The first wild Common Mynas Acridotheres tristis in Java: colonists or aviary escapees

M IQBAL, Richard Noske, Budi Hermawan, Dedy Istanto, Maulya Arfi Triono

    Research output: Contribution to journalArticlepeer-review


    Although the original distribution of the Common Myna Acridotheres tristis probably extended only from Uzbekistan and Iran in the west through the Indian sub-continent to southwest China in the east, since the early 1900s the species has spread throughout southeast Asia (see Wells 2007). It was not recorded on the Thai-Malay Peninsula until the 1920s, and in Singapore until 1936 (Hails & Jarvis 1987), but it is uncertain whether these populations were derived from natural range expansion or escaped aviary stocks (Wells 2007; Craig & Feare 2009; Seng 2009). The species was first recorded in Sumatra in 1975 in Jambi province, and although it was recorded from North Sumatra to South Sumatra over the following decade, no breeding was recorded, and all birds were considered to be the offspring of captive birds (Marle & Voous 1988; Holmes 1996). In Borneo the species was also first reported in 1975, in Brunei, but is now known to occur in cities in Sabah and Sarawak, as well as in plantations in East Kalimantan (Mann 2008; Phillipps & Phillips 2009; Iqbal et al. 2013). These populations are often presumed to be derived from captive stock, but could have originated from natural or ship-assisted colonisation (Mann 2008). This note describes the first records of the Common Myna on the island of Java.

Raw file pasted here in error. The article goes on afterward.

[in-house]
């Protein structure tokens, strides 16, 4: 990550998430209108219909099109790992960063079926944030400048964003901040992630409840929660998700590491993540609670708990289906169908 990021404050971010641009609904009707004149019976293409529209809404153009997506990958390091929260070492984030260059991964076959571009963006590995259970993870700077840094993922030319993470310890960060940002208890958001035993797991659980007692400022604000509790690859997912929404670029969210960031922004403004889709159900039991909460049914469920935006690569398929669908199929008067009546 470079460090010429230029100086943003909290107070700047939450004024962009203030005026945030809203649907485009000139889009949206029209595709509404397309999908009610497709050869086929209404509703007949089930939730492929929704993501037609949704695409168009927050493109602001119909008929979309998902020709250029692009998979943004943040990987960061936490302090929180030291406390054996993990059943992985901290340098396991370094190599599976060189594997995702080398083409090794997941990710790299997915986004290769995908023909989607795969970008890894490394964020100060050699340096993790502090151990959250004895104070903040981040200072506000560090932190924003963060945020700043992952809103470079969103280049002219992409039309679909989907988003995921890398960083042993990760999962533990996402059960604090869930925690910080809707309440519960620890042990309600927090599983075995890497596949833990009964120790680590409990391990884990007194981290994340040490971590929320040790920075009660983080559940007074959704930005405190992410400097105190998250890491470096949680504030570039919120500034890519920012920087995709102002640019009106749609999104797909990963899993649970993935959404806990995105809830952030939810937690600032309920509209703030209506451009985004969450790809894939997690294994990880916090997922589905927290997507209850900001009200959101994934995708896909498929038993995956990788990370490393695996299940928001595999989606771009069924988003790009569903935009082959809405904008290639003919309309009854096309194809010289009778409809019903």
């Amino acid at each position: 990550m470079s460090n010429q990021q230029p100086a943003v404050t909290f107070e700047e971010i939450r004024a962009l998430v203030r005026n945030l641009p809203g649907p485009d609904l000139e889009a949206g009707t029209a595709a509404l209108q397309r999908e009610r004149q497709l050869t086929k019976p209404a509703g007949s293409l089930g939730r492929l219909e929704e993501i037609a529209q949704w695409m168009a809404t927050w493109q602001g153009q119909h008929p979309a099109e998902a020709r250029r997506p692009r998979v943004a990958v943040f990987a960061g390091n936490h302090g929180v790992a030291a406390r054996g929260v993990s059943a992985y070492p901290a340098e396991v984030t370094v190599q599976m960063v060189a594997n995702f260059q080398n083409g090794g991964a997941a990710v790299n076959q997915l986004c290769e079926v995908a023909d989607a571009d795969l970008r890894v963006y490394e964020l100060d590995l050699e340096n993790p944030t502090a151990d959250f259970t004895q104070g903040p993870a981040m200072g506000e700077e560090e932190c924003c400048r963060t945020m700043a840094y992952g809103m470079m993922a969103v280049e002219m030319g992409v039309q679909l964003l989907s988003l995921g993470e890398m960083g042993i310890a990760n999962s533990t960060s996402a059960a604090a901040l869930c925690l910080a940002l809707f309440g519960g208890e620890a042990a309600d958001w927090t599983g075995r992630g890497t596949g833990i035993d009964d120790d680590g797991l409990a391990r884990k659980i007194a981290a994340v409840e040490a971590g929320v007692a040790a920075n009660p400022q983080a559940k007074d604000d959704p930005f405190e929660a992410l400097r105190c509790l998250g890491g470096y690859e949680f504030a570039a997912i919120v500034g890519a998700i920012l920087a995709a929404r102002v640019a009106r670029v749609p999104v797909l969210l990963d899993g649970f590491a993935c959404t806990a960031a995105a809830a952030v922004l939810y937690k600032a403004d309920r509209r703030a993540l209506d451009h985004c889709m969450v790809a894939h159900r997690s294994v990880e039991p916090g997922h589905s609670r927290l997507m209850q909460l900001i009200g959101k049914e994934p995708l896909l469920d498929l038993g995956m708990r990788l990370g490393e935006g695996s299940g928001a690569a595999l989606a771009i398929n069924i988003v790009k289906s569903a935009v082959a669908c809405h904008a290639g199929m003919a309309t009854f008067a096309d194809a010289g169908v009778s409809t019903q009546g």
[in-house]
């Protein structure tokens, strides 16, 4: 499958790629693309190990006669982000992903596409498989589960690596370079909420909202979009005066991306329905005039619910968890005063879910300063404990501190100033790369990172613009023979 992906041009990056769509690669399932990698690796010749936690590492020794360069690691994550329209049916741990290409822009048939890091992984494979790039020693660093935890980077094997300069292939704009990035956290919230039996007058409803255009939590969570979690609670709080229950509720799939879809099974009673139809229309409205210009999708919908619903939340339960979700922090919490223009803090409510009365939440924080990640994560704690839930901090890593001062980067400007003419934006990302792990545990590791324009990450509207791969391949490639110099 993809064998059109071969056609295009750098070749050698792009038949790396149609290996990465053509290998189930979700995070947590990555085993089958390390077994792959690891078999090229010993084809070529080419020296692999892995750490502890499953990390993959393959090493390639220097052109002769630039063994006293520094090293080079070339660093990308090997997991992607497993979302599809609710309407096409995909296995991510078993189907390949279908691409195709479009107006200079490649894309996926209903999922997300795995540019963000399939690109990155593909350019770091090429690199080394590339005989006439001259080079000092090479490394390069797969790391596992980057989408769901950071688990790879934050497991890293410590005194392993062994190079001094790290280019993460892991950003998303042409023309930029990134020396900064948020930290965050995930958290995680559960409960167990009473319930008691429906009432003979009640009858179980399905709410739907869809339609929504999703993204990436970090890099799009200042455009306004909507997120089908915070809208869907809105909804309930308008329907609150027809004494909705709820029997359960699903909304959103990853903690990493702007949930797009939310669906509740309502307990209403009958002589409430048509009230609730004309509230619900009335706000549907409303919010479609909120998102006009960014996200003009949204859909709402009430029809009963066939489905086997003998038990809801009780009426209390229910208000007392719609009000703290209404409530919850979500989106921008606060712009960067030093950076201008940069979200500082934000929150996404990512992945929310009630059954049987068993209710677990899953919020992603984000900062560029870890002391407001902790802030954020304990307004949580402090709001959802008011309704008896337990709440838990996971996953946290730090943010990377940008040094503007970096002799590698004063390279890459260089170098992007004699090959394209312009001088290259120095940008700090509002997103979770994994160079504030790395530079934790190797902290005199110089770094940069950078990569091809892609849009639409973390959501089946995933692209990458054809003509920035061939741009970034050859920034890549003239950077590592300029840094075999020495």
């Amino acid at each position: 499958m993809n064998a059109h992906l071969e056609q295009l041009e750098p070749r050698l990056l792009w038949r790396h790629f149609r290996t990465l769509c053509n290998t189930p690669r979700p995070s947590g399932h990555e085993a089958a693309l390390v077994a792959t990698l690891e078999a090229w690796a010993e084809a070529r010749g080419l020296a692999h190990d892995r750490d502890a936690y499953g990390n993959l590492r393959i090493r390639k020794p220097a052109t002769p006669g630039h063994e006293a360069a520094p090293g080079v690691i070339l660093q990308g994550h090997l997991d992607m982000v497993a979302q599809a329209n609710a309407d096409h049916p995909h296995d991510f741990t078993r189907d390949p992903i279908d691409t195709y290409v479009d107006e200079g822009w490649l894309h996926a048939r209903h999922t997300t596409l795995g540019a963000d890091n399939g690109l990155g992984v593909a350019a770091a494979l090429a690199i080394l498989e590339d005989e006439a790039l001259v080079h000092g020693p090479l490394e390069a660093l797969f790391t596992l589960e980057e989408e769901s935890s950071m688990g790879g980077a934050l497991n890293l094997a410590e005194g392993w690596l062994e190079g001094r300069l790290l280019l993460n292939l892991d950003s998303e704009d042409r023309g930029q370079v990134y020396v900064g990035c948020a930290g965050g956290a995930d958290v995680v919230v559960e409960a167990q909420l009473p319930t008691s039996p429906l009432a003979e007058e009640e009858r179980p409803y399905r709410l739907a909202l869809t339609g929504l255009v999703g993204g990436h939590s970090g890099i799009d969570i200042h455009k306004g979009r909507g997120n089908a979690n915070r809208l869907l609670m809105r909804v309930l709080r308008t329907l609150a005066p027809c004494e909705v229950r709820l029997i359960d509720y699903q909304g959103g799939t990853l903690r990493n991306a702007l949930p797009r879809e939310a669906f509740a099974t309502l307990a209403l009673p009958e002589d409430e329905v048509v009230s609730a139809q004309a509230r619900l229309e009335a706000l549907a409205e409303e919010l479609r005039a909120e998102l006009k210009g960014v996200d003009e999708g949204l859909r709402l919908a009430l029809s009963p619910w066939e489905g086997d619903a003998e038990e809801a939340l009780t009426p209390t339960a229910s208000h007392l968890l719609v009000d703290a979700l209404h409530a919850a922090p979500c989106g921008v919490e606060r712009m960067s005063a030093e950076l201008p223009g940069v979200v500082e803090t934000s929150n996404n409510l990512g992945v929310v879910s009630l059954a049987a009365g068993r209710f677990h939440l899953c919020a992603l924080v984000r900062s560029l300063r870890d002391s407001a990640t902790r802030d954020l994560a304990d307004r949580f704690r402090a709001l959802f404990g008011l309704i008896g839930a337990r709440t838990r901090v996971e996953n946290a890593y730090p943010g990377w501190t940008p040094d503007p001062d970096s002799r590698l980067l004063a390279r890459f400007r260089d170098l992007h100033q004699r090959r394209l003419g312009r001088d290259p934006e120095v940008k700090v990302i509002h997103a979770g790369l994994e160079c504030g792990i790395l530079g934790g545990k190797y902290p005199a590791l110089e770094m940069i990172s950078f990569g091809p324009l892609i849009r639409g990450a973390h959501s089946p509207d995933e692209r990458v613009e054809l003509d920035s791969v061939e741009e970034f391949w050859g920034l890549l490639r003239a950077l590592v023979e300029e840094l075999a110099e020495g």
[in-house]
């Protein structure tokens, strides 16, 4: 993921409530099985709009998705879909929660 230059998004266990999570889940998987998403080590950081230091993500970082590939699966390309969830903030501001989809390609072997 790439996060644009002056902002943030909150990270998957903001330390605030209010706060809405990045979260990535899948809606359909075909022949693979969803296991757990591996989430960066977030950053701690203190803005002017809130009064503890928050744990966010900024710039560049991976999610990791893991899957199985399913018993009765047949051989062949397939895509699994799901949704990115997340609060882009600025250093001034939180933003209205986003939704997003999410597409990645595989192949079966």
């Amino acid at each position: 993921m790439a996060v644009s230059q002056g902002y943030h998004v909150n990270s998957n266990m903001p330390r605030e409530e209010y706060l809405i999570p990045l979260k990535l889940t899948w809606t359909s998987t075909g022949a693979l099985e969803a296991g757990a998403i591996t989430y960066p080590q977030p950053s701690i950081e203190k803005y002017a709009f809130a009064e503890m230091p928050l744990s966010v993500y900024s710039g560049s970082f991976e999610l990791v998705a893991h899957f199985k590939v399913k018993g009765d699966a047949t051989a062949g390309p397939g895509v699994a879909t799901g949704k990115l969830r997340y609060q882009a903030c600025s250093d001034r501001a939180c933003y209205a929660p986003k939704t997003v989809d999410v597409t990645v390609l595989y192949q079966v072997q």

Original languageEnglish
    Pages (from-to)22-26
    Number of pages5
    Issue number1
    Publication statusPublished - Jan 2014


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